Decolonising the Curriculum Survey

Decolonising the Curriculum Survey and Campaign Page
"Decolonising the Curriculum" in bold white text over a bright blue background.

If you didn't get a chance to fill out our survey, the cross-campus student survey on Decolonising the Curriculum is now live.  You can access it at: . Any questions contact

In "Decolonising the Curriculum- recent comments prove the importance of students leading the process" Cara Chittenden, SU President Exeter, explains how the recent disheartening comments of Michelle Donelan on Decolonising the Curriculum show that it's important for students to be leading the process, and provides some tangible actions you can take to do this right now.

"The University of Exeter suffers many side effects of a colonised curriculum. Like many UK universities we struggle with a BME attainment gap. We’re not hitting our targets on state school, BAME and international student intake. We have a bad reputation for elitism and racism scandals. Since entering my role as President Exeter I’ve been impressed by the amount of behind-the-scenes work going on to tackle these problems and change the culture of the university, from the Exeter Decolonising Network, to the Success for All strategy being implemented by senior staff, to the work going on within individual departments. However, I haven’t seen a collective effort to decolonise the curriculum across the Cornwall campuses, that draws in student feedback reflecting the lived experience of studying here. Therefore, I wanted to use my privileged position to help push this collective movement, simply starting with a survey of our students. This is intended to serve as an initial touchpoint with Exeter students studying in Cornwall to know what you think about your curriculum and what needs to be done to change it. It’s open to all students to respond to, regardless of ethnicity. Taking the results from this survey I intend to work with the University and individual departments to push for tangible action plans when it comes to decolonising the curriculum, which should include focus groups to gather more in-depth feedback from BAME students, specifically. "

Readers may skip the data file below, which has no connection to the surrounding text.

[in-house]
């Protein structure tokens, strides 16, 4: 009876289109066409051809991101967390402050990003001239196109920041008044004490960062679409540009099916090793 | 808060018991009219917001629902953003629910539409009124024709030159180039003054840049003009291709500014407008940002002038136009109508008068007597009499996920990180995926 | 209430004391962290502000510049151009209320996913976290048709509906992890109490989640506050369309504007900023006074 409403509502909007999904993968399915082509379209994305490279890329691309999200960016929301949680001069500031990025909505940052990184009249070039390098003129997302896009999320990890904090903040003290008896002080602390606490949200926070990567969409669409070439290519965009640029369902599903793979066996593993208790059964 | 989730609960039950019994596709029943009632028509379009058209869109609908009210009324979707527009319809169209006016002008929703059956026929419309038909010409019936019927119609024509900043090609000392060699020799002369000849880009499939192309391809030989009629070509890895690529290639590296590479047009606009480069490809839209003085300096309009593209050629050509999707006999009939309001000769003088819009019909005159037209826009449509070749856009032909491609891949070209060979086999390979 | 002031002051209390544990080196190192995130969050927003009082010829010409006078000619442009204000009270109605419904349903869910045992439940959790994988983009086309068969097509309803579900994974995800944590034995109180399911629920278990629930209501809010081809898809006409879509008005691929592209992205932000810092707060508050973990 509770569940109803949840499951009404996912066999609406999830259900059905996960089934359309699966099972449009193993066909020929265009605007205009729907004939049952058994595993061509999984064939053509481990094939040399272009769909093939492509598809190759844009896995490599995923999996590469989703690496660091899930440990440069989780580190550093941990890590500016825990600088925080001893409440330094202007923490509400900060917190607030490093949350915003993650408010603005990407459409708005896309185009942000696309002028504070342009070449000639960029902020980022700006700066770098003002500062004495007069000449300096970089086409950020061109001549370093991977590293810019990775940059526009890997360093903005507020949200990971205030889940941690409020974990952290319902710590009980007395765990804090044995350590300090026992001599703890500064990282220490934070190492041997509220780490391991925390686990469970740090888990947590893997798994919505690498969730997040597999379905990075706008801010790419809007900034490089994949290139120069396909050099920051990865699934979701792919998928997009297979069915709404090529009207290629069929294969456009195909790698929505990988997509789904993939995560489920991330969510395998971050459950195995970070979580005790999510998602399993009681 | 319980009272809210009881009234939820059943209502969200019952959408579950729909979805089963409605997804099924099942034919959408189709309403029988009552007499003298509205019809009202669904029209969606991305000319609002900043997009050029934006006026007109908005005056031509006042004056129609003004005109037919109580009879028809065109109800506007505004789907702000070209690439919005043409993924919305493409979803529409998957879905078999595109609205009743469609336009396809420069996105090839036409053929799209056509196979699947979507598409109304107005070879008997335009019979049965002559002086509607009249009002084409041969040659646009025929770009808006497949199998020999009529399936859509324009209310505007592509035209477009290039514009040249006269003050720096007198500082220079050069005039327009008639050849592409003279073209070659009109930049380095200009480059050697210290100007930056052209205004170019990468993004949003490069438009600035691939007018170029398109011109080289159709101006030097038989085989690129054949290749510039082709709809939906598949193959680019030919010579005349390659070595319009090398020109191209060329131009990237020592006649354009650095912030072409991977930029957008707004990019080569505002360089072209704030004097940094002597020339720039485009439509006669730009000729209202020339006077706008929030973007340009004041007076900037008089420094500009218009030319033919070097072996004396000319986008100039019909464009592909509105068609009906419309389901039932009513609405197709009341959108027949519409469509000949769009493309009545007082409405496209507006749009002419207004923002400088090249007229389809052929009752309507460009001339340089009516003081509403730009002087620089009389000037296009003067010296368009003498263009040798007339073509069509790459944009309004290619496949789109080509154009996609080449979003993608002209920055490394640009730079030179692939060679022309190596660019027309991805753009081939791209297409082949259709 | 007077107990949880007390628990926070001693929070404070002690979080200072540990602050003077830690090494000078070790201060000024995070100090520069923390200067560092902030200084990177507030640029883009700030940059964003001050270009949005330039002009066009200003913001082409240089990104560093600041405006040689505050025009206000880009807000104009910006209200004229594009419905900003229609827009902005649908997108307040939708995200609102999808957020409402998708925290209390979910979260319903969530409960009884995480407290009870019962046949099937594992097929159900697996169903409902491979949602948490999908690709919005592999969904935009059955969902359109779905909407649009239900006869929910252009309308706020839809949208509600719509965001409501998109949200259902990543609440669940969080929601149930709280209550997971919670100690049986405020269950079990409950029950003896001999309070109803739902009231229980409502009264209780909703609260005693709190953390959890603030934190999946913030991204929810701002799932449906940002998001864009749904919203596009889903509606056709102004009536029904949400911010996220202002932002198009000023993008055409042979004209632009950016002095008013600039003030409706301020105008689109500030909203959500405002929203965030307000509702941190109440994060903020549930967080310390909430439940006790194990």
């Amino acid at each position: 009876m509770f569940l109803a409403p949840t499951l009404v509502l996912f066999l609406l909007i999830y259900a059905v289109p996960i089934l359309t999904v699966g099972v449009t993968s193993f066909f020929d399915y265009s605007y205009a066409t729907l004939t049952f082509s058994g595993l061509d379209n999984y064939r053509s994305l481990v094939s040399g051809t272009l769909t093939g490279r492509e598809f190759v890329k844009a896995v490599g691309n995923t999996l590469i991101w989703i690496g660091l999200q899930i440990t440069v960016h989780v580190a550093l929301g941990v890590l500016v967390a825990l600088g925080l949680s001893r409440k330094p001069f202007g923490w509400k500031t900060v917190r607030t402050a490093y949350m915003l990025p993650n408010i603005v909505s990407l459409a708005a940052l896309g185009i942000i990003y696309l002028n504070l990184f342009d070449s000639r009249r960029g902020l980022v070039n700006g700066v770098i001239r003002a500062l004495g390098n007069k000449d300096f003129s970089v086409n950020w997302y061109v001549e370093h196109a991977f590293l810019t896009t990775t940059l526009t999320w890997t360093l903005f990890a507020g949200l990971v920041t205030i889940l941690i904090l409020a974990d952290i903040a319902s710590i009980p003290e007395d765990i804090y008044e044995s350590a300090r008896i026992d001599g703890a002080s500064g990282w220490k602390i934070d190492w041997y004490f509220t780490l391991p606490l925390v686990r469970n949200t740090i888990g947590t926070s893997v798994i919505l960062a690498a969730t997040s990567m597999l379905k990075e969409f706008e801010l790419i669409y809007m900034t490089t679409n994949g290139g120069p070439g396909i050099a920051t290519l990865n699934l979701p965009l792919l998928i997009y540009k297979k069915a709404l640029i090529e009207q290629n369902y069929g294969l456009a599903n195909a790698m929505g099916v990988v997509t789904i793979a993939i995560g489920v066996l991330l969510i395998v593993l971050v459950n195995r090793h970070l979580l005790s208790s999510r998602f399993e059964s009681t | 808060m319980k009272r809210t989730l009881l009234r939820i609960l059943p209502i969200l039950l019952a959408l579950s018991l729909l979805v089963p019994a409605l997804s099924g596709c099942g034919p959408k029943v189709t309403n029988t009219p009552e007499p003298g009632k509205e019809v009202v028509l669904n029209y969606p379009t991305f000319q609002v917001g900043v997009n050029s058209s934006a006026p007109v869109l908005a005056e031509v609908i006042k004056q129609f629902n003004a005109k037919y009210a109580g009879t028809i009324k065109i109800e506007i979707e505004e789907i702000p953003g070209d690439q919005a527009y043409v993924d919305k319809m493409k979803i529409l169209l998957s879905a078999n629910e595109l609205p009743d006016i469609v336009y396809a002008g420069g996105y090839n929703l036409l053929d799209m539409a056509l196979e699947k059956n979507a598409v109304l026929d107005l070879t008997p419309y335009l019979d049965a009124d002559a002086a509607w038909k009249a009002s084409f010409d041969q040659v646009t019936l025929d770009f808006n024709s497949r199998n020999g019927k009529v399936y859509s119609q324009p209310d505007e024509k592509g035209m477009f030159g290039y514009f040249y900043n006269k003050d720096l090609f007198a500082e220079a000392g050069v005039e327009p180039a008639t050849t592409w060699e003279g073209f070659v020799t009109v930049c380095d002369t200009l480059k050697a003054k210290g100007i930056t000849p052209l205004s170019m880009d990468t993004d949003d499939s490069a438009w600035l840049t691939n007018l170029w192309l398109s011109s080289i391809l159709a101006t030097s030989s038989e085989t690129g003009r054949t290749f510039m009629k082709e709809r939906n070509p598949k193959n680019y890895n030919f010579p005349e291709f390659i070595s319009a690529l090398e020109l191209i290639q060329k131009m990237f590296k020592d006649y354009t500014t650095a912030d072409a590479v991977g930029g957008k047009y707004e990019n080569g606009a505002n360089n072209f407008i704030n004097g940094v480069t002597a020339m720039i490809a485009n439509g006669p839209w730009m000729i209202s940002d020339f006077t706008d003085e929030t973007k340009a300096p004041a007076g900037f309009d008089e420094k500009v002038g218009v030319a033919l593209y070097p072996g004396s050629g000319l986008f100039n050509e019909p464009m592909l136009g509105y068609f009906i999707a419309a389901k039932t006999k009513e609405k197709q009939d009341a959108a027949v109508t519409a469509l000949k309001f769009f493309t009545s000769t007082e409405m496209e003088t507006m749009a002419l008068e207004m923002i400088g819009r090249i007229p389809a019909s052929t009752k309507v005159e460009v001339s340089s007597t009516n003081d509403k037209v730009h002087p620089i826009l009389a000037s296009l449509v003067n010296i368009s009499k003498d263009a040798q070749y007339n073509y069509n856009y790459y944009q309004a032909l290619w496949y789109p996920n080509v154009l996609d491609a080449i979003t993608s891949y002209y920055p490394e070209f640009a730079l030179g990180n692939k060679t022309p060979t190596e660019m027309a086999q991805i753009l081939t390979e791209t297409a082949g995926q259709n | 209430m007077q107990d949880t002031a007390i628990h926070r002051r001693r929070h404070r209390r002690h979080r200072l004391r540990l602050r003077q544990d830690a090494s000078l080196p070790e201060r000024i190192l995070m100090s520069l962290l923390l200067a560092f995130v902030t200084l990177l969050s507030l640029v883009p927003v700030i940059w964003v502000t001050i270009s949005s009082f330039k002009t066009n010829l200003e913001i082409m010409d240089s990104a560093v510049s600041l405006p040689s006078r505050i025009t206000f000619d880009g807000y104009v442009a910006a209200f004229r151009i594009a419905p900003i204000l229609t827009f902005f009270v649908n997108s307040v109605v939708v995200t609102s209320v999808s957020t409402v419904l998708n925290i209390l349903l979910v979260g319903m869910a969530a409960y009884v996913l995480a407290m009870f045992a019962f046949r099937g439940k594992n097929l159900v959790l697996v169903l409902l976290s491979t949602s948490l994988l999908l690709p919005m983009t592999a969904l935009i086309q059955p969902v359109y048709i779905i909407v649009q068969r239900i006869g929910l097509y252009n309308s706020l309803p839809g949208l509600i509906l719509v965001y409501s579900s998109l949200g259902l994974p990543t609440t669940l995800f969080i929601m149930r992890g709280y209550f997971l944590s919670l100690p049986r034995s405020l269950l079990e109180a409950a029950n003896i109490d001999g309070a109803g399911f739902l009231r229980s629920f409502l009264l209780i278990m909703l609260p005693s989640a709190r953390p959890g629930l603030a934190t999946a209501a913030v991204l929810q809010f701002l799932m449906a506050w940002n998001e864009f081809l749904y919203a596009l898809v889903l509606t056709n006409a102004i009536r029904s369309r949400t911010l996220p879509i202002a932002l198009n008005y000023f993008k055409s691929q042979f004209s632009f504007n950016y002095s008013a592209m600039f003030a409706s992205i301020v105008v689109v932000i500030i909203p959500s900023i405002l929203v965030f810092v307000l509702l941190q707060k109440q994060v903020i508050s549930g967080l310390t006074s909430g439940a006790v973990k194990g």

- Cara Chittenden, SU President Exeter 

Read Cara's full introduction to the Decolonising the Curriculum Campaign, including rationale and references. 

So, what does Decolonising the Curriculum mean?

“Decolonization involves identifying colonial systems, structures and relationships, and working to challenge those systems. It is not “integration” or simply the token inclusion of the intellectual achievements of non-white cultures. Rather, it involves a paradigm shift from a culture of exclusion and denial to the making of space for other political philosophies and knowledge systems. It’s a culture shift to think more widely about why common knowledge is what it is, and in so doing adjusting cultural perceptions and power relations in real and significant ways."(University of Keele, “Keele’s Manifesto for Decolonising the Curriculum”, 2018)

If you’d like to read more about Decolonising the Curriculum, please consider reading the following articles:

Survey results

We recently surveyed our University of Exeter Cornwall Campus students in order to gather their views.

  • 89 students completed the survey, 84% of whom were white
  • Nearly 75% of white respondents said that they have benefitted from white privilege and nearly a third said they had never challenged this
  • Only 20% of students of colour said they hadn't encountered white privilege. 20% also said they had experienced it on campus
  • 41% of students felt their classes were 'extremely dominated' by white voices
  • 58% of students agree that UoE and The SU need to take urgent action around decolonisation

Key questions

  • How do we engage underrepresented groups and marginalised voices around decolonising the curriculum?
  • How can classrooms be a place of intellectual debate and challenge, whilst also ensuring all students feel included and respected?
  • We need to focus on increasing BAME voices in the classroom. How can we create a more flexible teaching and learning model to help address in both the short and long term?

You can click here to download the full overview.

If you would like to be further involved in the Decolonising the Curriculum campaign please email

Falmouth & Exeter Students' Union logo

Falmouth & Exeter Students' Union
Penryn Campus
Penryn, Cornwall
TR10 9FE

© Falmouth & Exeter Students' Union 2021

Falmouth & Exeter Students’ Union is a charitable incorporated organisation (CIO) registered in England and Wales, charity number 1193045